TEHRAN - A few days ago Tehran's most famous boulevard was alive with joy and celebration as supporters of moderate presidential candidate Mirhossein Mousavi vented their desire for social and political change in Iran.

Last night, tree-lined Vali-ye Asr avenue had turned into a smouldering battle-zone after widespread clashes sparked by his election defeat to hardline President Mahmoud Ahmadinejad, an outcome which Mousavi denounced as a dangerous charade.

The long artery in which boisterous pro-Mousavi crowds had descended nightly in the run-up to Friday's poll was now taken over by riot police wielding batons against thousands of protesters accusing the government of stealing the vote.

Shattered glass and small fires testified to the mayhem unleashed after the Interior Ministry declared on Saturday that Ahmadinejad had won a landslide against his reformist rival.

Iranian officials reject opposition charges that the vote was rigged. Ahmadinejad termed the election free and healthy.

Swarms of police on motorbikes sped past as I walked up Vali-ye Asr towards my home in relatively affluent northern Tehran, hitting cars which happened to block their way.

I received two blows myself as I walked past a column of police on foot near Vanak Square, where taunting anti-Ahmadinejad demonstrators had thrown stones at them earlier in the day.

Elsewhere in the capital of 12 million, a colleague saw police beating up young men with truncheons and, in another location, firing warning shots in a post-election crackdown.

Virtually every bus stop on my route home around midnight had been wrecked, forcing me and the few other pedestrians around to manoeuvre through thick layers of glass shards.

Several bank windows were smashed and street signs ripped up or bent. People were standing silently at street corners gazing at the aftermath of clashes in a normally orderly city.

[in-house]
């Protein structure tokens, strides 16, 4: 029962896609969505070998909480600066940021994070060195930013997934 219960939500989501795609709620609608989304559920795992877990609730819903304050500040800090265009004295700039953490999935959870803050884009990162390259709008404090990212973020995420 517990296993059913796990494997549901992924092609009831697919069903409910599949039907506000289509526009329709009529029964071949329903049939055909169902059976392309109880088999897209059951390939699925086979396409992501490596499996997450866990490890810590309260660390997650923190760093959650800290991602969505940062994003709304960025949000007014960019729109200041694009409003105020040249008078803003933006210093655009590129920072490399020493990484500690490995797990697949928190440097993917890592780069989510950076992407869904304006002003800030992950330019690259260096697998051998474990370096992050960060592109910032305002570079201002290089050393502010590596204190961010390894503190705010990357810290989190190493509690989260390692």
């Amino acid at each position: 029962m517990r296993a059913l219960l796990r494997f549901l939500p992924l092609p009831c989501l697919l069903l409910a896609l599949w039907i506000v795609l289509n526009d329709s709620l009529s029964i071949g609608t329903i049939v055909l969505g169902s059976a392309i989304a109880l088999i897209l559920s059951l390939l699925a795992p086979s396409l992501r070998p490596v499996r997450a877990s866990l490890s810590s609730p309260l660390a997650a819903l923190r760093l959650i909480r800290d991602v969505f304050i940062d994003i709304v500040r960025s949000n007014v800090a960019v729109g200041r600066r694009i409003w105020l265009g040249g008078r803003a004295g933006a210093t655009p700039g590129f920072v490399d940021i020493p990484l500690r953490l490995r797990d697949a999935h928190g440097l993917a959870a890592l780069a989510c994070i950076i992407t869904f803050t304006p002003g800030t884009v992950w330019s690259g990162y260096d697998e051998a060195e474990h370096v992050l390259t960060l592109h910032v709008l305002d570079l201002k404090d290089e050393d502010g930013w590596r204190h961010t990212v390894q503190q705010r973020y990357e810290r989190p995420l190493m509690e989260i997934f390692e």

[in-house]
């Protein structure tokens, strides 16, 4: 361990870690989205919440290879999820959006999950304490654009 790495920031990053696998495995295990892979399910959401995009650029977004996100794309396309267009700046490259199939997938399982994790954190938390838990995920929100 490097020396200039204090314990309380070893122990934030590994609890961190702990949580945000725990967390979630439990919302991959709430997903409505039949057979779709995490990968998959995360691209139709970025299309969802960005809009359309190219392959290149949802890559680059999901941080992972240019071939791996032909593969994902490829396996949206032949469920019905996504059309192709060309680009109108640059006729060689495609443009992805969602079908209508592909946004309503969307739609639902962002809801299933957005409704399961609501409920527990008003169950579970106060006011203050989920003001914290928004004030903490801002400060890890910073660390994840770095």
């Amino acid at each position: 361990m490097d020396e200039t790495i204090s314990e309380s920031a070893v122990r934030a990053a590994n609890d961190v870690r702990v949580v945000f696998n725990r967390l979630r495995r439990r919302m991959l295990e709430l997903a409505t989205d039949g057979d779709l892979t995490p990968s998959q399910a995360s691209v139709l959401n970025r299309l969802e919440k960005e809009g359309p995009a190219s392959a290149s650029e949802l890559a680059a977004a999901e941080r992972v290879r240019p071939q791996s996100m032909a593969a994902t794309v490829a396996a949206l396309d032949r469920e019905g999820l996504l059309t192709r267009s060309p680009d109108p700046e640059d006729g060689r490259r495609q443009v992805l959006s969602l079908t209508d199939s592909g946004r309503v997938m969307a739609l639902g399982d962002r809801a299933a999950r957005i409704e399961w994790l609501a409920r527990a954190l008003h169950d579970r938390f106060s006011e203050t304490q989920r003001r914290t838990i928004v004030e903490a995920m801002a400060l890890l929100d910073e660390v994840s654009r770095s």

Earlier in the day in the same street, I saw hundreds of Mousavi supporters protesting at the election result: Mousavi take back our vote! What happened to our vote? they chanted.

Reza, a 25-year-old student who only gave his last name, told me: The election was corrupt. If Ahmadinejad had won where are his supporters? How come they are not celebrating?

A few hours later the demonstrators were gone and truckloads of police drove by, making clear who was in charge.

Tehran deputy police chief Mohsen Khancharli had warned that his men would strongly confront any unauthorised gathering, in comments carried on Saturday by the official IRNA news agency.

On the eve of the election, gleeful Mousavi fans draped in his green campaign colours danced, shouted and honked horns in Vali-ye Asr in scenes unseen since a wave of popular support swept reformist Mohammad Khatami to power in a 1997 vote.

Now members of the religious Basij militia and other Ahmadinejad backers had the upper hand, driving up and down the same street. Some were wrapped in the red, white and green Iranian flag, the symbol of the incumbent's campaign.

At the Parkway roundabout, riot police stood at the roadside or rested on the pavement. Stones and rocks littered the street. Colleagues helped an injured policeman to a nearby ambulance.

Jang bud (Was there a war)? I asked a young, tired-looking policeman standing with his helmet in his hands.

Na, entekhabat (No, there was an election), he replied, shrugging his shoulders.